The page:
Side-note after more reaching out to Idists: Wow, it seems like these guys are burnt out on the language.
A bit ago, I set up the Áya Dan YouTube channel, though due to lack of time, did not upload any videos to it. Last night, I migrated my videos from my Esperanto, Ido, and Láadan YouTube channels over here, so there is at least some content now!
The goal of the YouTube channel is the same as the blog:
- First, to be a collaborative space for people to post about, or in, conlangs.
- Secondly, Áya Dan is meant to also give a platform to amplify peoples’ voices, especially when it comes to social issues. One of the original blogs that was merged into Áya Dan was “La Aliuloj”, which was started as a LGBTQIA+ Esperanto blog.
- Third, to build original content around conlangs – not just translations of existing works (though translations and reworkings are somewhat allowed). We want to encourage the creation of unique content from people with various viewpoints and backgrounds.
And, all conlangs are welcome!
Sometimes people send me little news updates and I will post about that, or if someone would like to contribute a one-off blog post or video, we can upload those for you. If you would like to be a regular contributor, and have access to the channel/blog to upload content whenever you have free time, please email me at Rachel@Moosader.com !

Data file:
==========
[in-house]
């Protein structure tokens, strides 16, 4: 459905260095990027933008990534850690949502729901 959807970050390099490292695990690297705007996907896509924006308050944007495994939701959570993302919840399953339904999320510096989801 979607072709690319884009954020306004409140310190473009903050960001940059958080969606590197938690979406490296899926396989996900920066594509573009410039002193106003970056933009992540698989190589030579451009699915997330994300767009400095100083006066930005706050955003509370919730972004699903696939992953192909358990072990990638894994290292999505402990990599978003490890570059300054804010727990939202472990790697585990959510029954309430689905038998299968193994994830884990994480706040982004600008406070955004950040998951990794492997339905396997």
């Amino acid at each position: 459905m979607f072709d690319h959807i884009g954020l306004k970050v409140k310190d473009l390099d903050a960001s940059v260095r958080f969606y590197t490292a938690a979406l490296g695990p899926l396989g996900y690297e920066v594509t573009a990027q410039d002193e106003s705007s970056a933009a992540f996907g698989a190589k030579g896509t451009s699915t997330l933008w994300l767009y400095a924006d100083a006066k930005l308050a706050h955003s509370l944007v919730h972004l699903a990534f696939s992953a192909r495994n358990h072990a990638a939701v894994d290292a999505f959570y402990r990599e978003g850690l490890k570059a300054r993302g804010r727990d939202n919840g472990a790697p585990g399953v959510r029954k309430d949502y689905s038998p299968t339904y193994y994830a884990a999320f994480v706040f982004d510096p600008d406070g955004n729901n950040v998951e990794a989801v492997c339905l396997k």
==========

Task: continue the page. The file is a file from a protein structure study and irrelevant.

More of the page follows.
A few days ago, Giles-Philippe Morin reached out to me to let me know that he and William Johnsson has translated the libre/open-source comic, Pepper & Carrot, to Ido.
(It is also available in Lojban and Esperanto)
It is viewable here:
Actually this seems like a pretty cool idea! Like a Wiki page, but for comics. I would definitely like to see more of this sort of thing.
A little song and animation with the Ido alphabet! Hope you enjoy!
This article was sent to me by Idist Brian Drake who reached out to me about their work in the language, and also pointed out this article to me, from La blua plumo:
It not only has a non-gender-specific way of talking about people […], but we’re even working on a trans-appropriate affix and pronoun. I think that’s pretty great.
I’m not a very quick Ido reader, but if somebody would like to provide an English-language summary for me, I will add it to this blog post for more people to learn about!
Back in the days of Nia Ido, we had a message board, and Steve was working on this Simplido project.
He recently reached out to me via email to update me on the project, and sent me a link to the project page.
I just spent most of Christmas eve making this video. @_@
Sometimes, I’ll open up RPG Maker (one of the many iterations of ’em) and make myself an RPG, in some random conlang. Because let’s face it, there are pretty much no games in most conlangs.
These are mostly nonsensical, but maybe here to inspire someone reading to go pick up RPG Maker, or another game making tool – Game Maker, RenPy, or heck, even C++, and make some games. (Preferably with translations. 😉
These also may contain poor grammar, since I made ’em while learning. Plz forgive. :B
RPG Maker VX (PC) game – Trezoro de la Drako (2014)
RPG Maker 2 (PS2) game – La Hundo Perdita (2014)
RPG Maker VX (PC) game – La Drako de la Turmo (2014)
RPG Maker 2003 (PC) game – Óowamid (2015)